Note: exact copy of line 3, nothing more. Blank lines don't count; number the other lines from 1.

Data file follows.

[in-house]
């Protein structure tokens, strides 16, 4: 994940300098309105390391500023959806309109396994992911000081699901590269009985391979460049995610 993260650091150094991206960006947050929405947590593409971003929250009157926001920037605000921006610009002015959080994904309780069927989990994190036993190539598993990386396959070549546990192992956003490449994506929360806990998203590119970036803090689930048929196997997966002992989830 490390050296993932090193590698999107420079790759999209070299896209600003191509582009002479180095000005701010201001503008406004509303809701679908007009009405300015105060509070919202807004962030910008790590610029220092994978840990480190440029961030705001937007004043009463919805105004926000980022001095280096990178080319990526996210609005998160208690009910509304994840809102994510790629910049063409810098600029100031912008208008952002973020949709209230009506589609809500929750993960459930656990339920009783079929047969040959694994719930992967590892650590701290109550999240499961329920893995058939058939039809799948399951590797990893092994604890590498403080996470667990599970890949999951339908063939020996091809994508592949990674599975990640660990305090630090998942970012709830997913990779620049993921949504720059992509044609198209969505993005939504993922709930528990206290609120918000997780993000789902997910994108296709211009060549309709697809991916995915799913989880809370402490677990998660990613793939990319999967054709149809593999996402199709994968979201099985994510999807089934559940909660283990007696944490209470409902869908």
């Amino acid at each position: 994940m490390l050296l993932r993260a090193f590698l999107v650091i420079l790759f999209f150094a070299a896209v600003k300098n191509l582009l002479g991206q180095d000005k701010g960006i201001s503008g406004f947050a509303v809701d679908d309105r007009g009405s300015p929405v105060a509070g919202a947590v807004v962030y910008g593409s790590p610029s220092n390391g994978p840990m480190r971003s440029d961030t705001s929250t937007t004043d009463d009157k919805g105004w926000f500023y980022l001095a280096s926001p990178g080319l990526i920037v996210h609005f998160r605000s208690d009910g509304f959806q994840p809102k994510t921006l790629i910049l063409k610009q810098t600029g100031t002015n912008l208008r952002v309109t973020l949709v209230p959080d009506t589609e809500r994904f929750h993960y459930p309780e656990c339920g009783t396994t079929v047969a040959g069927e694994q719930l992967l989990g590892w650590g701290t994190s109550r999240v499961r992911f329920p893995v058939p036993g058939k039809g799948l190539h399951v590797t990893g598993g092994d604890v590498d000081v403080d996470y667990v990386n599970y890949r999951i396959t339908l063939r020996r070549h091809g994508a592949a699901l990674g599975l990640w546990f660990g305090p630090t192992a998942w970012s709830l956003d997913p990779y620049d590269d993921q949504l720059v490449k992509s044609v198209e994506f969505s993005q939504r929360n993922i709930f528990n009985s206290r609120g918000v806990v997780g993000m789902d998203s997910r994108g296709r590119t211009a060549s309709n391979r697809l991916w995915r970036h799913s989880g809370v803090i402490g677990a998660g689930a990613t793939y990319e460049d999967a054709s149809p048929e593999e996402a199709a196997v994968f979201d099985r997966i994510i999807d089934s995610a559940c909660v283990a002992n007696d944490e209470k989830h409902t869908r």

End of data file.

């Amino acid at each position: 994940m490390l050296l993932r993260a090193f590698l999107v650091i420079l790759f999209f150094a070299a896209v600003k300098n191509l582009l002479g991206q180095d000005k701010g960006i201001s503008g406004f947050a509303v809701d679908d309105r007009g009405s300015p929405v105060a509070g919202a947590v807004v962030y910008g593409s790590p610029s220092n390391g994978p840990m480190r971003s440029d961030t705001s929250t937007t004043d009463d009157k919805g105004w926000f500023y980022l001095a280096s926001p990178g080319l990526i920037v996210h609005f998160r605000s208690d009910g509304f959806q994840p809102k994510t921006l790629i910049l063409k610009q810098t600029g100031t002015n912008l208008r952002v309109t973020l949709v209230p959080d009506t589609e809500r994904f929750h993960y459930p309780e656990c339920g009783t396994t079929v047969a040959g069927e694994q719930l992967l989990g590892w650590g701290t994190s109550r999240v499961r992911f329920p893995v058939p036993g058939k039809g799948l190539h399951v590797t990893g598993g092994d604890v590498d000081v403080d996470y667990v990386n599970y890949r999951i396959t339908l063939r020996r070549h091809g994508a592949a699901l990674g599975l990640w546990f660990g305090p630090t192992a998942w970012s709830l956003d997913p990779y620049d590269d993921q949504l720059v490449k992509s044609v198209e994506f969505s993005q939504r929360n993922i709930f528990n009985s206290r609120g918000v806990v997780g993000m789902d998203s997910r994108g296709r590119t211009a060549s309709n391979r697809l991916w995915r970036h799913s989880g809370v803090i402490g677990a998660g689930a990613t793939y990319e460049d999967a054709s149809p048929e593999e996402a199709a196997v994968f979201d099985r997966i994510i999807d089934s995610a559940c909660v283990a002992n007696d944490e209470k989830h409902t869908r």